Contemporary art is increasingly “untethered” and moves from the white cube of the gallery to any site – including the virtual – to engage the public in its own realm. Public art is an ever-expanding field of inquiry, with artists of all stripes exploring the public realm. Beyond murals, monuments, memorials (and the occasional mime) public art has become a vibrant and engaging practice. From the spectacular to the quotidian, permanent to ephemeral, sited to virtual, material to performative, conceptual to cinematic, we believe there are unprecedented opportunities for new art practices in our shared environment. This is the critical focus of Public Address.
Sign up for LARP “LevelFive”
LevelFive is a live role-playing event organized by the artist Brody Condon, which is focused on critically exploring self-actualization seminars from the 1970s. The 3 day physically and psychologically participatory performance will loosely follow the structure of early Large Group Awareness Training sessions like Erhard Seminars Training, but it is not a re-enactment.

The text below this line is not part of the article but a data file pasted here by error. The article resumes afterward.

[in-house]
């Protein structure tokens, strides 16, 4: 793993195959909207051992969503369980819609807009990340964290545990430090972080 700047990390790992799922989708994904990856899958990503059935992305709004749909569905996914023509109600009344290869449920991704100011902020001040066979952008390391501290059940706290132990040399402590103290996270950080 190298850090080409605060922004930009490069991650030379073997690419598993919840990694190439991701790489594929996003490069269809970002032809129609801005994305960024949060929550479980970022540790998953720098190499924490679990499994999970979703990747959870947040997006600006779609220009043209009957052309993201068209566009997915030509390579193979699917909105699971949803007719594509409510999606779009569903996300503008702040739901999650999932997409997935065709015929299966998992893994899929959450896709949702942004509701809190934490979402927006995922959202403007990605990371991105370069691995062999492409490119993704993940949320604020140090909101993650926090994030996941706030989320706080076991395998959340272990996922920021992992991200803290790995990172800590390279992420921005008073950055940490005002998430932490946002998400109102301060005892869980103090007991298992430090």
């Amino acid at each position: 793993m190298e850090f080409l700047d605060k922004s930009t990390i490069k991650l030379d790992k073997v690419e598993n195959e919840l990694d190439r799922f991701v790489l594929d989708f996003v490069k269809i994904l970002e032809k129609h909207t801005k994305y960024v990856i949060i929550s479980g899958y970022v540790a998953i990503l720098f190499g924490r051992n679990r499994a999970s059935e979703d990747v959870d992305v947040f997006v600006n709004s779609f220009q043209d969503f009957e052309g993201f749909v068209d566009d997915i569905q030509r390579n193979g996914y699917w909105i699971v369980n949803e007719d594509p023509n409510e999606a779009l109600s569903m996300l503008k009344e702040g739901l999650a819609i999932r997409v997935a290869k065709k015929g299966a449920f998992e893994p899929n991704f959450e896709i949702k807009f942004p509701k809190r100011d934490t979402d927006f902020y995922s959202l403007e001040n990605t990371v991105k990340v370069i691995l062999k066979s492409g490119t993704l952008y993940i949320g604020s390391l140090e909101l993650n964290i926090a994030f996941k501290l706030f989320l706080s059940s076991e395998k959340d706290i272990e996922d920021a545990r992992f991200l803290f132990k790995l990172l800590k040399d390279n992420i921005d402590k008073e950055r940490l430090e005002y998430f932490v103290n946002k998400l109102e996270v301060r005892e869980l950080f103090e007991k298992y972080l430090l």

Scaffolding – backbone for and as art
I’ll be writing a full preview of the upcoming 01SJ Biennial this week, but this “urban nest” (via Alias Arts) reminds me of the central role that Madrid-based architect Angel Borrego Cubero’s scaffolding design for Out of the Garage, Into the World sets the stage for a different way of thinking about the “exhibition.” More.
Some images of Angel’s design from the 01SJ publication (designed by Matthew Rezac).
Sign of desires
“[F]or the next month our billboard will be used to list some of the big and small needs we have at the waffle shop. If you bring in one of the things we need, we will create a special display with your name next to the thing you bring in, and add a new item to the billboard list as we always seems to be in the need of something.”–The Waffle Shop
Re Re-discovering the center
“Sociologist William Whyte’s late twentieth-century clarion call for a “rediscovery of the center” asked us to reconsider centralized, dense public spaces rich with unexpected encounters and “maximum choice”. His appeal still echoes, but against radically different conditions. Notions of density, the public and private realms, and the experience of urban space have been re-inscribed in the purview of networked culture — the decentralized, layered, re-publicized and de-privatized conditions of virtual cooperation, coordination, and performance. The explosion of mobile media has transformed understandings and experiences of mobility and presence for technology users and non-users alike. Our social, cognitive, industrial, geographic, and economic experiences and systems have become severed or skewed from traditional anchors and re-oriented within network culture.”